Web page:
Really pushing the envelope

WITH ALL DUE RESPECT TO THE entities sponsoring “Reality Television: How Far Can You Push the Envelope?” — a panel scheduled for this week — they’re posing the wrong question.

The reality is that reality can’t advance much farther without becoming the stuff of science fiction, a la “The Running Man” or “The Truman Show.” Producers can tinker with formats and dabble in greater unreality, but barring killing a guy or letting one kill himself (as Danny Bonaduce attempted during his VH1 train wreck), the lawyers would step in before things descend to that level.

To drive this point home, so-called reality just captured four of nine spots on the Parents Television Council’s “Best Shows for Family Viewing” list (they apparently couldn’t come up with a 10th), thanks to fare like “Extreme Makeover: Home Edition” and NBC’s “Three Wishes.” These programs represent the new strain of “feel-good” reality, which stuffs the envelope with a flag and then mails it to Jesus.

Where the envelope is actually being pushed and pulled — and in some instances spindled and mutilated — is dramatic television, which in part explains the genre’s popular resurgence.

There is some truth to the notion that audiences like being challenged, surprised and treated to something new, which becomes increasingly difficult given the volume of media clamoring for attention. Failing to play with the form doubtless contributed to comedy’s decline, where envelope-pushing was limited to language and sexual innuendo that quickly yields diminishing returns.

Dramas, meanwhile, have been edgier than ever, exhibiting scant evidence of the chilling effects some anticipated after the morality police raided TV with renewed fury last year.

Even by HBO standards, the new period drama “Rome” features several “No, you didn’t just do that” scenes in its latest flight of episodes, including a May-November lesbian affair, brutal flashes of violence and a plot line involving incest.

Beyond that Roman bacchanal, FX’s “Nip/Tuck” is embroiled in what’s surely its darkest season, including a story in which the central couple’s embittered teenage son grapples with a transsexual who promises him “the best of both worlds.”

As PTC founder L. Brent Bozell III’s advocacy group laments, there’s also an unspoken contest in crime drama, where the glut of “CSI” wannabes (CBS alone has nine crime hours, 40% of its primetime schedule) has triggered an unappetizing game of one-upmanship in finding new ways to maim, torture and kill.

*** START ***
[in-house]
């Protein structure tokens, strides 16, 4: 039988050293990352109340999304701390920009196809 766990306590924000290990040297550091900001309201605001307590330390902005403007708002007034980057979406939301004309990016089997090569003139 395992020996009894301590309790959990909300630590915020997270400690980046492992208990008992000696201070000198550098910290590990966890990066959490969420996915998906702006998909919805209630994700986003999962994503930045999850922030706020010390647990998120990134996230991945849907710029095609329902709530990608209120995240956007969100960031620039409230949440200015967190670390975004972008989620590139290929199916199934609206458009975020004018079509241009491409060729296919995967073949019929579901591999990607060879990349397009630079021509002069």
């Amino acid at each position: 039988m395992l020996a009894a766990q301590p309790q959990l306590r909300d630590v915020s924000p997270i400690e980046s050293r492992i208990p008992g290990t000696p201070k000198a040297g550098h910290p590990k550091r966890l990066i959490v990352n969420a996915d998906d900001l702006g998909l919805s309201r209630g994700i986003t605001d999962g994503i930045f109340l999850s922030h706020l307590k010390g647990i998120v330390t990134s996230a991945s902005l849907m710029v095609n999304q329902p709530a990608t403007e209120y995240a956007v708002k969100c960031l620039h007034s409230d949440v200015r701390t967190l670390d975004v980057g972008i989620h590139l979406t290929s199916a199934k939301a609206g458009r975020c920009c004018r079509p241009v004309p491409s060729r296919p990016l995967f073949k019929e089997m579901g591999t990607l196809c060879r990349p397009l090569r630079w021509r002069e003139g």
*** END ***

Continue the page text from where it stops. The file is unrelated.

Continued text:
Setting those programs aside, the reason series such as “Nip/Tuck,” “Rome” and “Deadwood” work is precisely because the heightened level of R-rated action feels organic to those worlds, which is more than can be said for boundary-testing in reality. Indeed, during the stretch when reality shows grew wilder, they began to play like conscious provocateurs, unlike dramas that earn the right to press further by establishing characters viewers will follow along these decadent journeys.

Nor is the envelope-pushing confined to those old favorites — sex, violence and language. Dramatic storytelling itself has become more demanding, as evidenced by the maddening “Lost,” which has taken an almost surreal turn this season, spreading tantalizing new layers upon its existing mysteries.

Family-values advocates can rail all they like, but there’s an audience eager to be shocked and awed by such programs, in a way “reality” can’t without crossing lines even bottom line-driven moguls would be uncomfortable defending.

Where, then, will storytelling breakthroughs come from in the next few years? Tear open the envelope, and my guess is drama will spill out of it.

* * *

Since Apple and Disney made their splashy joint announcement about the video iPod disseminating episodes of “Lost” and “Desperate Housewives,” numerous analytical pieces have contemplated whether this is the death of everything or much ado about nothing.

Based on an informal survey, the answers are “yes,” “no,” “we’re not sure,” and “Holy crap, look at the can of worms and/or Pandora’s Box that this might open.”

A few things are clear: Media consumption is undergoing a gradual revolution that has already begun with devices like TiVo, satellite radio, the iPod. Everything points toward media being more personal and portable, as I witnessed driving to Las Vegas with a friend who personally programmed every single song en route, God forbid that a CD player might spit out a bad tune on a favorite disc.

During his recent “Charlie Rose” appearance with guest host Michael Eisner, IAC/InterActiveCorp chairman Barry Diller said media are undergoing a “radical revolution” that will run its course over the next decade. In the interim, he said, “I haven’t a clue how things are going to be distributed,” living as we are “in the cauldron pit” that will determine how content reaches us.

Like many revolutions, however, this one is fraught with unintended consequences. Any innovation that radically alters distribution patterns is going to produce bleating from the usual sources, as network affiliates and talent wonder how they’ll share in the bounty from each new gadget, especially when they threaten to siphon revenue from the old model. Given the studios’ reluctance to part with DVD coin, those concerns are more practical than paranoid.

While it’s hard to bet against Apple, the Darwinian nature of this revolution is such that even TiVo — the device former FCC chairman Michael Powell dubbed “God’s machine” — could wind up a footnote, not a survivor.

So on this point, I’m with Diller. Come back in 10 years, and by then, I hope, we’ll all know.

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